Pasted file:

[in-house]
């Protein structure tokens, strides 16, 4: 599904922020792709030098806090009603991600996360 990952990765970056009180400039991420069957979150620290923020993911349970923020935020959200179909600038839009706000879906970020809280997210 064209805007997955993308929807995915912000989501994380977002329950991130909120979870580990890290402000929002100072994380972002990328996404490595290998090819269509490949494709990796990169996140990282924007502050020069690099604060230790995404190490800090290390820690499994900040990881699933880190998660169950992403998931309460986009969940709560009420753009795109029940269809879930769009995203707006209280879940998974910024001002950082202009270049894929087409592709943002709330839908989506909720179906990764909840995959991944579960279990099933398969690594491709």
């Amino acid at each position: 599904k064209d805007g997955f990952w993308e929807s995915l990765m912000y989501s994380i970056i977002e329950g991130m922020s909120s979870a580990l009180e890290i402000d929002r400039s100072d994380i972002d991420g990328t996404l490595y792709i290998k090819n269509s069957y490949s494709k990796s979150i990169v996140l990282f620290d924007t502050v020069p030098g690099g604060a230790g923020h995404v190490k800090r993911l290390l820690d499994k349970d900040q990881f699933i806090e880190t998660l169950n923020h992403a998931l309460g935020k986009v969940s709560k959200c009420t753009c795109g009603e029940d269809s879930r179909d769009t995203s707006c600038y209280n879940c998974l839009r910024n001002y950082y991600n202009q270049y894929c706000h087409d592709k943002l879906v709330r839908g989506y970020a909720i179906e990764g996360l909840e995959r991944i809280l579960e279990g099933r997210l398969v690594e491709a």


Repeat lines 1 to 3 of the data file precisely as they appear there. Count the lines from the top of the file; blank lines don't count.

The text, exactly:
[in-house]
């Protein structure tokens, strides 16, 4: 599904922020792709030098806090009603991600996360 990952990765970056009180400039991420069957979150620290923020993911349970923020935020959200179909600038839009706000879906970020809280997210 064209805007997955993308929807995915912000989501994380977002329950991130909120979870580990890290402000929002100072994380972002990328996404490595290998090819269509490949494709990796990169996140990282924007502050020069690099604060230790995404190490800090290390820690499994900040990881699933880190998660169950992403998931309460986009969940709560009420753009795109029940269809879930769009995203707006209280879940998974910024001002950082202009270049894929087409592709943002709330839908989506909720179906990764909840995959991944579960279990099933398969690594491709």
């Amino acid at each position: 599904k064209d805007g997955f990952w993308e929807s995915l990765m912000y989501s994380i970056i977002e329950g991130m922020s909120s979870a580990l009180e890290i402000d929002r400039s100072d994380i972002d991420g990328t996404l490595y792709i290998k090819n269509s069957y490949s494709k990796s979150i990169v996140l990282f620290d924007t502050v020069p030098g690099g604060a230790g923020h995404v190490k800090r993911l290390l820690d499994k349970d900040q990881f699933i806090e880190t998660l169950n923020h992403a998931l309460g935020k986009v969940s709560k959200c009420t753009c795109g009603e029940d269809s879930r179909d769009t995203s707006c600038y209280n879940c998974l839009r910024n001002y950082y991600n202009q270049y894929c706000h087409d592709k943002l879906v709330r839908g989506y970020a909720i179906e990764g996360l909840e995959r991944i809280l579960e279990g099933r997210l398969v690594e491709a």